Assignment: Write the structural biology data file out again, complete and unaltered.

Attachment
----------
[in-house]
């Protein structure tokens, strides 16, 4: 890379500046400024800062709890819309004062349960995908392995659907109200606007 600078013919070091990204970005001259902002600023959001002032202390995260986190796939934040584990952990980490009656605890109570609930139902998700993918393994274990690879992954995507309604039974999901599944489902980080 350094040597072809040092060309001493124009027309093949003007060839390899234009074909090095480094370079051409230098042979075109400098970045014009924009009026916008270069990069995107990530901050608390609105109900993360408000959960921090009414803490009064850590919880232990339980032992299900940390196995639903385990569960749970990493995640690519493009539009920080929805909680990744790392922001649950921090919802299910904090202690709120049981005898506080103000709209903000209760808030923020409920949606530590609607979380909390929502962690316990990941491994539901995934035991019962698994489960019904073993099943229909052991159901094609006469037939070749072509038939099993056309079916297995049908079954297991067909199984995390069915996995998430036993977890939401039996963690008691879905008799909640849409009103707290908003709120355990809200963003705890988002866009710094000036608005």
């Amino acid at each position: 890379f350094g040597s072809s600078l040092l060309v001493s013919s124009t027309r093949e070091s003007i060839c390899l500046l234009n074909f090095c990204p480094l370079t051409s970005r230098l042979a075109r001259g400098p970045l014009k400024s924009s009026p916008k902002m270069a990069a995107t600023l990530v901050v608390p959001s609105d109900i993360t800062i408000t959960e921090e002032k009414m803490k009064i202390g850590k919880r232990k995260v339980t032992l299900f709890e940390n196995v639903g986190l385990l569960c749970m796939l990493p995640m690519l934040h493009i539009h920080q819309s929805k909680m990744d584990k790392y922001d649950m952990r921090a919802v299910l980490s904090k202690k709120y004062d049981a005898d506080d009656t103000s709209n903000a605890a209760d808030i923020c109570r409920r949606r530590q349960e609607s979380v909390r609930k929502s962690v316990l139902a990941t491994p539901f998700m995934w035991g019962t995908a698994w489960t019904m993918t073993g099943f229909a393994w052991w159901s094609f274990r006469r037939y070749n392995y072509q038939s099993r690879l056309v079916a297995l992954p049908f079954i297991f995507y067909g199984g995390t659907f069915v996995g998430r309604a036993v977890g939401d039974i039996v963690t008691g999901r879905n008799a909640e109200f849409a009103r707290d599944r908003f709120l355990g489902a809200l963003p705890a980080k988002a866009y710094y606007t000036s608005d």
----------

[in-house]
């Protein structure tokens, strides 16, 4: 890379500046400024800062709890819309004062349960995908392995659907109200606007 600078013919070091990204970005001259902002600023959001002032202390995260986190796939934040584990952990980490009656605890109570609930139902998700993918393994274990690879992954995507309604039974999901599944489902980080 350094040597072809040092060309001493124009027309093949003007060839390899234009074909090095480094370079051409230098042979075109400098970045014009924009009026916008270069990069995107990530901050608390609105109900993360408000959960921090009414803490009064850590919880232990339980032992299900940390196995639903385990569960749970990493995640690519493009539009920080929805909680990744790392922001649950921090919802299910904090202690709120049981005898506080103000709209903000209760808030923020409920949606530590609607979380909390929502962690316990990941491994539901995934035991019962698994489960019904073993099943229909052991159901094609006469037939070749072509038939099993056309079916297995049908079954297991067909199984995390069915996995998430036993977890939401039996963690008691879905008799909640849409009103707290908003709120355990809200963003705890988002866009710094000036608005």
């Amino acid at each position: 890379f350094g040597s072809s600078l040092l060309v001493s013919s124009t027309r093949e070091s003007i060839c390899l500046l234009n074909f090095c990204p480094l370079t051409s970005r230098l042979a075109r001259g400098p970045l014009k400024s924009s009026p916008k902002m270069a990069a995107t600023l990530v901050v608390p959001s609105d109900i993360t800062i408000t959960e921090e002032k009414m803490k009064i202390g850590k919880r232990k995260v339980t032992l299900f709890e940390n196995v639903g986190l385990l569960c749970m796939l990493p995640m690519l934040h493009i539009h920080q819309s929805k909680m990744d584990k790392y922001d649950m952990r921090a919802v299910l980490s904090k202690k709120y004062d049981a005898d506080d009656t103000s709209n903000a605890a209760d808030i923020c109570r409920r949606r530590q349960e609607s979380v909390r609930k929502s962690v316990l139902a990941t491994p539901f998700m995934w035991g019962t995908a698994w489960t019904m993918t073993g099943f229909a393994w052991w159901s094609f274990r006469r037939y070749n392995y072509q038939s099993r690879l056309v079916a297995l992954p049908f079954i297991f995507y067909g199984g995390t659907f069915v996995g998430r309604a036993v977890g939401d039974i039996v963690t008691g999901r879905n008799a909640e109200f849409a009103r707290d599944r908003f709120l355990g489902a809200l963003p705890a980080k988002a866009y710094y606007t000036s608005d």